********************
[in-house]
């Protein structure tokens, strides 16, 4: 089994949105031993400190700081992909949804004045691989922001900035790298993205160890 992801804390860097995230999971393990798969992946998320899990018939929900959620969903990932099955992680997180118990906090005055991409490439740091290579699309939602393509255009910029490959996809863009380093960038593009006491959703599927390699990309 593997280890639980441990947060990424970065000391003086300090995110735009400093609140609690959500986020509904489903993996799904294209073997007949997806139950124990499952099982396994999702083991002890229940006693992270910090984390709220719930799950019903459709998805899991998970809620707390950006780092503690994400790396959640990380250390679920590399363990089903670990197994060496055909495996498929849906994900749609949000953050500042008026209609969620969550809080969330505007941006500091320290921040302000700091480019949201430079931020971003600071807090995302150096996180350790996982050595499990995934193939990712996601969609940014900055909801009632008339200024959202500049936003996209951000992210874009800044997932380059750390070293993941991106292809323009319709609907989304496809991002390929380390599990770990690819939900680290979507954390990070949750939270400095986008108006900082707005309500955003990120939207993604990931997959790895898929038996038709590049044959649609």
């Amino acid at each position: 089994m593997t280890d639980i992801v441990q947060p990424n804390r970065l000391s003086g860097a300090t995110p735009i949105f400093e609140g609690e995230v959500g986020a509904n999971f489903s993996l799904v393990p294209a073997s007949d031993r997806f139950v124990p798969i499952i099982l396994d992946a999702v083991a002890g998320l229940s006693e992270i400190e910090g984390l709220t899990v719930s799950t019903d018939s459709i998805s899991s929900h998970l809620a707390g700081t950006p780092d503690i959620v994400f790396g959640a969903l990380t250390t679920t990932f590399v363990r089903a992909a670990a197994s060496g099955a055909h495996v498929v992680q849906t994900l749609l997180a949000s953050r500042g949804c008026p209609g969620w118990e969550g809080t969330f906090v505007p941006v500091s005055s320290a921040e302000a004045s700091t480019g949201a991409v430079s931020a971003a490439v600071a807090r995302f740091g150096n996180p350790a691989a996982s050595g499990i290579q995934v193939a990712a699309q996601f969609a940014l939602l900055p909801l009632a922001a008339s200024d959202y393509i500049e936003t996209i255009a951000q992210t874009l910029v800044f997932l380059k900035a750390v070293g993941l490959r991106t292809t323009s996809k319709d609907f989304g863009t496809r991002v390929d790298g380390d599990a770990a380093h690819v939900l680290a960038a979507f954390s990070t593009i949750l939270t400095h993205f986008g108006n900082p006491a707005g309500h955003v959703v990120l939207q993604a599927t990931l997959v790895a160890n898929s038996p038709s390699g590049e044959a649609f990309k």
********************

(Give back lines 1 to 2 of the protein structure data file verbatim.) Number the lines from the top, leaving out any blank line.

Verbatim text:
[in-house]
């Protein structure tokens, strides 16, 4: 089994949105031993400190700081992909949804004045691989922001900035790298993205160890 992801804390860097995230999971393990798969992946998320899990018939929900959620969903990932099955992680997180118990906090005055991409490439740091290579699309939602393509255009910029490959996809863009380093960038593009006491959703599927390699990309 593997280890639980441990947060990424970065000391003086300090995110735009400093609140609690959500986020509904489903993996799904294209073997007949997806139950124990499952099982396994999702083991002890229940006693992270910090984390709220719930799950019903459709998805899991998970809620707390950006780092503690994400790396959640990380250390679920590399363990089903670990197994060496055909495996498929849906994900749609949000953050500042008026209609969620969550809080969330505007941006500091320290921040302000700091480019949201430079931020971003600071807090995302150096996180350790996982050595499990995934193939990712996601969609940014900055909801009632008339200024959202500049936003996209951000992210874009800044997932380059750390070293993941991106292809323009319709609907989304496809991002390929380390599990770990690819939900680290979507954390990070949750939270400095986008108006900082707005309500955003990120939207993604990931997959790895898929038996038709590049044959649609």